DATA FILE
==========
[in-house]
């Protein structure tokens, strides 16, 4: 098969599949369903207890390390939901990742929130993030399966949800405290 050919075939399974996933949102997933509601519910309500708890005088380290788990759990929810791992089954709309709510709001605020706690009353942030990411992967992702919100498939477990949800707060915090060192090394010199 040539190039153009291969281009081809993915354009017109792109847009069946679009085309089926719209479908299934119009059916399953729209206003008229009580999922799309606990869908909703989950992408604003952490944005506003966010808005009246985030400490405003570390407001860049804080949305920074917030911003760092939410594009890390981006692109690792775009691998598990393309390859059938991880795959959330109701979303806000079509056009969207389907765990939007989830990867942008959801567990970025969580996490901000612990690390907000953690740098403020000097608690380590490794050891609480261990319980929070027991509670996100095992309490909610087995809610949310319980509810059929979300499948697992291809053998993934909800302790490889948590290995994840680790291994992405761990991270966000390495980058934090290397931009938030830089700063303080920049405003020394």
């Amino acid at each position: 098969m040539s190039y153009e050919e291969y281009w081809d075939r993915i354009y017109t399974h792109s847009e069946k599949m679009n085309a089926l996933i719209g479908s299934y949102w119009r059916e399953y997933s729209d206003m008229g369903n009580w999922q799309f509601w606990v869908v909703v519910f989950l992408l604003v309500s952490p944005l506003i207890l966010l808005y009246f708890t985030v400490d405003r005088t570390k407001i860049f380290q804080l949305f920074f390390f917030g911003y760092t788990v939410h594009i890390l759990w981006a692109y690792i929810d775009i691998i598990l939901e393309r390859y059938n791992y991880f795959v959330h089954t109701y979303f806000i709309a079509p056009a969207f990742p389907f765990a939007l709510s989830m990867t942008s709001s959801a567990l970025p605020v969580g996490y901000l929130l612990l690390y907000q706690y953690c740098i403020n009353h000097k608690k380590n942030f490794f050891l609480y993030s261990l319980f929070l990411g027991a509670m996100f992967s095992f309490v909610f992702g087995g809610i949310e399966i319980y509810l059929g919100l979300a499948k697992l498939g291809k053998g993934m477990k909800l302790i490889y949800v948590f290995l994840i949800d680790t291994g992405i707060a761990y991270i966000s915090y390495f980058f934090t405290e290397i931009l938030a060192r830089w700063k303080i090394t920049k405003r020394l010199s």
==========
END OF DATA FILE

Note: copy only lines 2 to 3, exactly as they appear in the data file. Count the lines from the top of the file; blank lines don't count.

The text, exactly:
């Protein structure tokens, strides 16, 4: 098969599949369903207890390390939901990742929130993030399966949800405290 050919075939399974996933949102997933509601519910309500708890005088380290788990759990929810791992089954709309709510709001605020706690009353942030990411992967992702919100498939477990949800707060915090060192090394010199 040539190039153009291969281009081809993915354009017109792109847009069946679009085309089926719209479908299934119009059916399953729209206003008229009580999922799309606990869908909703989950992408604003952490944005506003966010808005009246985030400490405003570390407001860049804080949305920074917030911003760092939410594009890390981006692109690792775009691998598990393309390859059938991880795959959330109701979303806000079509056009969207389907765990939007989830990867942008959801567990970025969580996490901000612990690390907000953690740098403020000097608690380590490794050891609480261990319980929070027991509670996100095992309490909610087995809610949310319980509810059929979300499948697992291809053998993934909800302790490889948590290995994840680790291994992405761990991270966000390495980058934090290397931009938030830089700063303080920049405003020394």
């Amino acid at each position: 098969m040539s190039y153009e050919e291969y281009w081809d075939r993915i354009y017109t399974h792109s847009e069946k599949m679009n085309a089926l996933i719209g479908s299934y949102w119009r059916e399953y997933s729209d206003m008229g369903n009580w999922q799309f509601w606990v869908v909703v519910f989950l992408l604003v309500s952490p944005l506003i207890l966010l808005y009246f708890t985030v400490d405003r005088t570390k407001i860049f380290q804080l949305f920074f390390f917030g911003y760092t788990v939410h594009i890390l759990w981006a692109y690792i929810d775009i691998i598990l939901e393309r390859y059938n791992y991880f795959v959330h089954t109701y979303f806000i709309a079509p056009a969207f990742p389907f765990a939007l709510s989830m990867t942008s709001s959801a567990l970025p605020v969580g996490y901000l929130l612990l690390y907000q706690y953690c740098i403020n009353h000097k608690k380590n942030f490794f050891l609480y993030s261990l319980f929070l990411g027991a509670m996100f992967s095992f309490v909610f992702g087995g809610i949310e399966i319980y509810l059929g919100l979300a499948k697992l498939g291809k053998g993934m477990k909800l302790i490889y949800v948590f290995l994840i949800d680790t291994g992405i707060a761990y991270i966000s915090y390495f980058f934090t405290e290397i931009l938030a060192r830089w700063k303080i090394t920049k405003r020394l010199s």